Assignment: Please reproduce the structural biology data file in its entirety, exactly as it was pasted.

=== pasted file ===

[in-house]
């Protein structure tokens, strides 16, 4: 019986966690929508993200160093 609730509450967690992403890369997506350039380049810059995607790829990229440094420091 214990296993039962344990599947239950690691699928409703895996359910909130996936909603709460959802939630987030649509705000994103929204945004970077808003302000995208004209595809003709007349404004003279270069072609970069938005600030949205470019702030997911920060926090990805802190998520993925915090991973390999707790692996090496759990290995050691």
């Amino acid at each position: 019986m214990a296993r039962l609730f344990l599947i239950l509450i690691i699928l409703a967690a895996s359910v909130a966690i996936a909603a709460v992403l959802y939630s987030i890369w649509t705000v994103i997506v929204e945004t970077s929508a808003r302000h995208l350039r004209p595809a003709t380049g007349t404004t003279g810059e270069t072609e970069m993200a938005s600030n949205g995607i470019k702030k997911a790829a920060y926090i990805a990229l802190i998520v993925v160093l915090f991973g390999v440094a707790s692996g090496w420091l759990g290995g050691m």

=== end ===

[in-house]
């Protein structure tokens, strides 16, 4: 019986966690929508993200160093 609730509450967690992403890369997506350039380049810059995607790829990229440094420091 214990296993039962344990599947239950690691699928409703895996359910909130996936909603709460959802939630987030649509705000994103929204945004970077808003302000995208004209595809003709007349404004003279270069072609970069938005600030949205470019702030997911920060926090990805802190998520993925915090991973390999707790692996090496759990290995050691």
């Amino acid at each position: 019986m214990a296993r039962l609730f344990l599947i239950l509450i690691i699928l409703a967690a895996s359910v909130a966690i996936a909603a709460v992403l959802y939630s987030i890369w649509t705000v994103i997506v929204e945004t970077s929508a808003r302000h995208l350039r004209p595809a003709t380049g007349t404004t003279g810059e270069t072609e970069m993200a938005s600030n949205g995607i470019k702030k997911a790829a920060y926090i990805a990229l802190i998520v993925v160093l915090f991973g390999v440094a707790s692996g090496w420091l759990g290995g050691m």